iPad 3 Is Coming: Reviewing Apple Price Changes Before Significant Events

| About: Apple Inc. (AAPL)
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With the Apple (NASDAQ:AAPL) shareholder meeting coming up on the 23rd February and the potential for an iPad 3 release in early March, I thought that it would be interesting to briefly assess whether in the past there have been significant price changes before events such as this. Many site iPad 3 excitement and dividend announcement potential as reasons for the rally, but does past data suggest that buying Apple now would be beneficial?

I have included in the table below data from past shareholder events, as well as iPad 3 releases and the most recent iPhone releases. Each period is measured over 5 trading days, from the open of the first to the close of the fifth day (this is roughly the distance that we are away from the shareholder meeting).

Shareholder meetings Open Close Change Percentage Change
17th-23rd March 2011 $358.91 $342.62 -$16.29 -4.54%
19th-25rd March 2010 $203.00 $202.02 -$0.98 -0.48%
19th-25th March 2009 $93.45 $91.21 -$2.24 -2.40%
iPad Announcements Open Close Change Percentage Change
24th February-2nd March 2011 iPad 2 $344.61 $352.12 $7.51 2.18%
22nd-27th January 2010 iPad 1 $206.78 $207.95 $1.17 0.57%
iPhone Announcements Open Close Change Percentage Change
28th September-4th October 2011 iPhone 4S $400.01 $372.50 -$27.51 -6.88%
8th-14th July 2010 iPhone 4 $262.58 $252.81 -$9.77 -3.72%
2nd-8th June 2009 iPhone 3GS $138.71 $143.62 $4.91 3.54%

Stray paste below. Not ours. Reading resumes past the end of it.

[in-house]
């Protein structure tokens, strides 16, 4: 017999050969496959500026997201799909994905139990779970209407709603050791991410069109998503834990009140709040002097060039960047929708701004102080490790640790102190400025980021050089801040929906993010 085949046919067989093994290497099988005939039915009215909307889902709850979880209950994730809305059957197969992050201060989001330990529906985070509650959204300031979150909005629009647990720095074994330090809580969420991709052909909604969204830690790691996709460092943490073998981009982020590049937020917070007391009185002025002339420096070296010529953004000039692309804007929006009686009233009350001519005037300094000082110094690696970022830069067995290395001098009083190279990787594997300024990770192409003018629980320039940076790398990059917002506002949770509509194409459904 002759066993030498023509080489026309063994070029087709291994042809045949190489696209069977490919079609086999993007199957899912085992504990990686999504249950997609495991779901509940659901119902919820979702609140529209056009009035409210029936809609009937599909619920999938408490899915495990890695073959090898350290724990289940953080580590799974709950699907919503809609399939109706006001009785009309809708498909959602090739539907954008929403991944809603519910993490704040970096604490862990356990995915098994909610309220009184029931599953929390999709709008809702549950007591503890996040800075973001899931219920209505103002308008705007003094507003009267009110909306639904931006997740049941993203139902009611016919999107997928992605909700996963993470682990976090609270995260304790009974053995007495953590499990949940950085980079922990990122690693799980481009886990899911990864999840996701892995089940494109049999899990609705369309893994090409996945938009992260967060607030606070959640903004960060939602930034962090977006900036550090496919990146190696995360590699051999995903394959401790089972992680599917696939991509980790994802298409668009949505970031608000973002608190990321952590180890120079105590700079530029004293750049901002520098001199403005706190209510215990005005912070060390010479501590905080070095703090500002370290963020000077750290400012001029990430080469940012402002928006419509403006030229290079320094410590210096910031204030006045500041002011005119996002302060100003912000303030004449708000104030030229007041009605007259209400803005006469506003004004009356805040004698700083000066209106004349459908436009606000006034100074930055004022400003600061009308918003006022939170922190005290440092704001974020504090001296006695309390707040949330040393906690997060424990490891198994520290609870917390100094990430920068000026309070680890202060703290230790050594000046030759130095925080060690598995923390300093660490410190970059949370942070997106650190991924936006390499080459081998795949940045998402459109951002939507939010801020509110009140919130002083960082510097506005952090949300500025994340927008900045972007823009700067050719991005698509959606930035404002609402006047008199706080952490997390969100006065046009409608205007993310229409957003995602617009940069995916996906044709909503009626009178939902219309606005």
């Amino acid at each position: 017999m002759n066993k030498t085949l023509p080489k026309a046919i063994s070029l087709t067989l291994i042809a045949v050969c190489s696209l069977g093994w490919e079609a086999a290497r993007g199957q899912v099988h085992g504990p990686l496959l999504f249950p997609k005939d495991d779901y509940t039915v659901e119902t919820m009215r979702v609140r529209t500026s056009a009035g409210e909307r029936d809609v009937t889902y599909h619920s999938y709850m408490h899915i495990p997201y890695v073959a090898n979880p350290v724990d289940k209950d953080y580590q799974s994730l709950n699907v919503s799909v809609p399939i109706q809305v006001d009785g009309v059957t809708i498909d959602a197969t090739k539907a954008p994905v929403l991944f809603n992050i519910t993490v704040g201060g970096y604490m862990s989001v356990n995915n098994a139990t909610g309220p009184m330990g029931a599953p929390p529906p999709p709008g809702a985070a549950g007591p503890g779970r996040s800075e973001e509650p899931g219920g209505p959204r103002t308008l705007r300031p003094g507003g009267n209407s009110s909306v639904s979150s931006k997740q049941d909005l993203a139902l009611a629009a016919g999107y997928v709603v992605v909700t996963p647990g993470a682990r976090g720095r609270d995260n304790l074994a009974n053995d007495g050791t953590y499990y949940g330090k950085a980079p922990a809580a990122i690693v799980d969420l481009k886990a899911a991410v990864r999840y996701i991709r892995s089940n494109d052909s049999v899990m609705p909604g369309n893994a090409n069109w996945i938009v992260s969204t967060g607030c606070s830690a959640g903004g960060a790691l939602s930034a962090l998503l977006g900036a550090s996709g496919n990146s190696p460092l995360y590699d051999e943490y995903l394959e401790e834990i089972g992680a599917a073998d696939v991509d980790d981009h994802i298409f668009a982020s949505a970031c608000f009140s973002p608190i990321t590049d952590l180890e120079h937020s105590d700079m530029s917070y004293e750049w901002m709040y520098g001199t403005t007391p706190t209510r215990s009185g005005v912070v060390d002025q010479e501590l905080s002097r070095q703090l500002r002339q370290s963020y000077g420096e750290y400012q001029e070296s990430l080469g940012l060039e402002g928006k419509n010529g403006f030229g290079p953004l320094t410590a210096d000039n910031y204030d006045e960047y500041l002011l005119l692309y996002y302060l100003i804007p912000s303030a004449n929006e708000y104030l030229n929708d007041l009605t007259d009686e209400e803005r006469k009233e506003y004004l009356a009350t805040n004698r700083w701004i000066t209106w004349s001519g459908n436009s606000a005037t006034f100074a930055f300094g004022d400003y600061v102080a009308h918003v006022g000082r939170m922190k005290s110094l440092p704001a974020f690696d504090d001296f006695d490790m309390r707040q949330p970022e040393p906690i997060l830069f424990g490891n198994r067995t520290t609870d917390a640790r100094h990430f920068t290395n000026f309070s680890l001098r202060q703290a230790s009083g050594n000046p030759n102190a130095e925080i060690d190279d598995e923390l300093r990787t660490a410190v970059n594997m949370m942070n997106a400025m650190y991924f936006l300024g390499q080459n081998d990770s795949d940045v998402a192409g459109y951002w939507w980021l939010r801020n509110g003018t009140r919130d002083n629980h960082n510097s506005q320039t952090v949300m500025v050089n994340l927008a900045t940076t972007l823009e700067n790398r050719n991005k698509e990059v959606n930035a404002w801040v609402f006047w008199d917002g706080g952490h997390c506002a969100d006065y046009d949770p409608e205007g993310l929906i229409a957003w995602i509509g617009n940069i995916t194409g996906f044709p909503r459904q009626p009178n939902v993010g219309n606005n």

Source: Finspreads Apple Stock Price Graph

The table shows that there are often fairly large movements before such events (4.54% fall before the last shareholder meeting for example) but Apple is a volatile stock so this is not necessarily uncommon. It is clearly an incredibly limited data set, but from the past it can be seen that the stock has trended down before recent shareholder meetings, up before iPad announcements, and both up and down before iPhone announcements.

There are clearly massive limitations of such a sample, and this data should not be in any way used as investment advice, but it does potentially disprove the theory that a shareholder meeting automatically causes prices to rise as investors "buy the rumor." It could easily be argued that this situation is different however, because of the mounting pressure on Apple to pay a dividend.

As ever, past data does not offer an obvious solution, but I hope you found these statistics informative.

Disclosure: I have no positions in any stocks mentioned, but may initiate a long position in AAPL over the next 72 hours.